The US Food and Drug Administration (FDA) could do more to ensure senior citizens are taken into account both in the design and assessment of clinical trials, a new report from the Government Accountability Office (GAO) suggests.
“Seniors use more drugs than any other age group but they are not getting enough attention in the drug approval process,” said Representative Henry Waxman, chairman of the House Committee on Oversight and Government Reform. Waxman asked the GAO to address the issue along with Edward Kennedy, chairman of the Senate Committee on Health, Education, Labor and Pensions.
As the GAO report noted, senior citizens – those aged 65 years and over – are not only heavy users of prescription drugs but are also more likely than younger adults to experience side-effects associated with these drugs. One reason is that deterioration of liver and kidney functions means seniors often cannot eliminate drugs from their system as efficiently as younger people.
In compiling the report, the GAO reviewed FDA guidance on drug studies and on the format and content of new drug applications (NDAs). It also looked at the agency’s requirements on reporting drug safety and effectiveness data by age in NDAs and reporting data relating to elderly patients in drug labelling.
To assess how drug sponsors had responded to these guidelines and requirements, the GAO examined 36 NDAs submitted to the FDA between 1 January 2001 and 30 June 2004 that had been reviewed by the agency and were for drugs targeting diseases determined by the Office to affect senior citizens “with a disproportionately greater frequency compared to younger persons”.
In addition, the GAO examined FDA guidance for its medical officers in reviewing drug data on senior citizens and interviewed agency officials responsible for overseeing the NDA review process to gauge how this guidance related to the wider review function.
As the GAO pointed out, FDA guidance recommends that drug sponsors avoid excluding potential subjects from clinical trials on the basis of advanced aged and makes various suggestions as to how sponsors should report the age of trial participants to help the agency determine how many seniors are included. Moreover, FDA regulations require sponsors to report trial data by age.
In the 36 NDAs reviewed for the GAO report, sponsors generally included senior citizens in clinical trials and reported safety and effectiveness data for this population, the Office found. Specifically, seniors were included in at least one clinical trial supporting each of the NDAs reviewed while with 28 of the NDAs, the GAO was able to determine the number of elderly participants in at least one of the trials.
Furthermore, the Office noted, FDA officials are developing guidance that would combine information currently available in multiple guidance documents on the format sponsors should use when they report safety data in an NDA, including data about age. In the GAO’s NDA review, most sponsors used the age category of 65 years and over when reporting on a drug’s safety and effectiveness by age.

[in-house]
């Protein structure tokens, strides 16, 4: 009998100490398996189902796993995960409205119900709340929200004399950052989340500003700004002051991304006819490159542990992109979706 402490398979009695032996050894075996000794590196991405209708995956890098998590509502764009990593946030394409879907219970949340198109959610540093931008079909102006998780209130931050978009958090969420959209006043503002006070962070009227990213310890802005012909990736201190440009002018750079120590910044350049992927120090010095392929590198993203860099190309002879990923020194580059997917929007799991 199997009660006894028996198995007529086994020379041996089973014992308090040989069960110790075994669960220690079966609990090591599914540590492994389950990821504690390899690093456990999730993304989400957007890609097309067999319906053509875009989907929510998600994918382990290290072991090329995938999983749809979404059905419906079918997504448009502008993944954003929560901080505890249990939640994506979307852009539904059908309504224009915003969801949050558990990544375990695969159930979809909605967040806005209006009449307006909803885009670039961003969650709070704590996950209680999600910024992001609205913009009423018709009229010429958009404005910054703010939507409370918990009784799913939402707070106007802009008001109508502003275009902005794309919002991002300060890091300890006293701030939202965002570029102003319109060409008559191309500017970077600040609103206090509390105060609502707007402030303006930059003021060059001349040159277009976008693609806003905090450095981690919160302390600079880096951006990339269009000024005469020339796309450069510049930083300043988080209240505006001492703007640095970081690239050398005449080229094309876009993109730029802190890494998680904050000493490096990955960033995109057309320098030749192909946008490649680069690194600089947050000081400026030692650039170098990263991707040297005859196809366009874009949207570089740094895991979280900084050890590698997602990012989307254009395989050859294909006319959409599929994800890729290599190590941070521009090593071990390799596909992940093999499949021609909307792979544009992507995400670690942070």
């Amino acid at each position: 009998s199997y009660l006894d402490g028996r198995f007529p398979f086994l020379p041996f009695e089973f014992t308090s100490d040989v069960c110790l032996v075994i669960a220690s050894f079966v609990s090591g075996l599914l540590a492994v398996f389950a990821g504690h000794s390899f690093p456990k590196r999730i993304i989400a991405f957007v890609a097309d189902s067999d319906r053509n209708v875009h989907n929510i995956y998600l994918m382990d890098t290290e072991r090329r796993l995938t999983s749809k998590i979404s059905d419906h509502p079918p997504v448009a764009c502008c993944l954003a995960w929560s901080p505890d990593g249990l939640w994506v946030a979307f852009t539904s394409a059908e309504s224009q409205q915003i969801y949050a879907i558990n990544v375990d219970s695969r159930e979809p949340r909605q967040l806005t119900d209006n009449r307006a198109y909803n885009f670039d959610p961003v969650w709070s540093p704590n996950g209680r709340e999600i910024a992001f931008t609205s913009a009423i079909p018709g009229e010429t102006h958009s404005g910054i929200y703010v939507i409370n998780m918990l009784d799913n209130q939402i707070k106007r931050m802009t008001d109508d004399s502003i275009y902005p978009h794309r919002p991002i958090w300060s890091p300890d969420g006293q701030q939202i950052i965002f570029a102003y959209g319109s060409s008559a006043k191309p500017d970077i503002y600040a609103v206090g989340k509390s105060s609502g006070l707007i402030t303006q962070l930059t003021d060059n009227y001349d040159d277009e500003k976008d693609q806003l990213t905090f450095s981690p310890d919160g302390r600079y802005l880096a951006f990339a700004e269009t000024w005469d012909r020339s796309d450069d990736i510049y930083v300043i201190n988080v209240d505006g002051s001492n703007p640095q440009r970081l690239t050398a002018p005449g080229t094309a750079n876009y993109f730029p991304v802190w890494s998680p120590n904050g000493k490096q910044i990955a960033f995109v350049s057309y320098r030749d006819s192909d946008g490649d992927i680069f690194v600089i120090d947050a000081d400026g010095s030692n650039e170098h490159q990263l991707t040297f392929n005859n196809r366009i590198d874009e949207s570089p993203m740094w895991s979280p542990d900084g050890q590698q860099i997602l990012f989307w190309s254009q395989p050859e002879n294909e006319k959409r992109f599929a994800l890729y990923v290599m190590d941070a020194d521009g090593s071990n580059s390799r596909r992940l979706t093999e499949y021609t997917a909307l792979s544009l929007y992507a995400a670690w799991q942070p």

Expectations not conveyed
More problematic was the way these data were handled. The agency’s expectations that medical officers will review safety and effectiveness data for elderly trial participants “are not conveyed in agency guidance”, the GAO report said. Rather, the guidance on evaluating safety and effectiveness data refers to age subgroups only “broadly” – for example, by suggesting that it may be appropriate to examine whether there are differences in the safety and effectiveness of drugs between demographic subgroups such as “old” and “young” participants.
“FDA officials responsible for overseeing the NDA review process told us they believe that the agency’s reviewers understand that FDA guidance calling for an analysis of age, or information on special populations or demographic subgroups, also applied to elderly persons,” the GAO commented. “Agency officials added that age-related differences are almost always part of the team discussions about NDAs held by medical officers when deciding whether to recommend a drug for approval.”
Nonetheless, the GAO found that only about two-thirds of medical officer reviews of the NDAs scrutinised for the report documented the officer’s review of safety or effectiveness data for people aged 65 years and over.
Nor, the GAO added, does FDA guidance suggest that medical officers determine whether sufficient numbers of senior citizens have participated in clinical trials supporting NDAs. It does not suggest either that medical officers document in their clinical review summaries the methods they used to determine whether sufficient numbers of elderly people participated in the relevant trials.
Only about one quarter of the medical officer clinical review summaries examined by the GAO documented the officer’s review of whether senior citizens were adequately represented in the trial. And none of these reviews documented the methods used by the medical officer to make a determination of adequacy. “Nevertheless,” the GAO commented, “FDA officials told us that medical officers routinely make such determinations.”
This was not enough to appease Kennedy and Waxman, who said the GAO report “finds that in several key areas, FDA rules for drug approval fail to guarantee the safety and effectiveness of drugs for seniors”. Oversight would be needed to make sure the FDA responded to the GAO’s observations, Waxman added.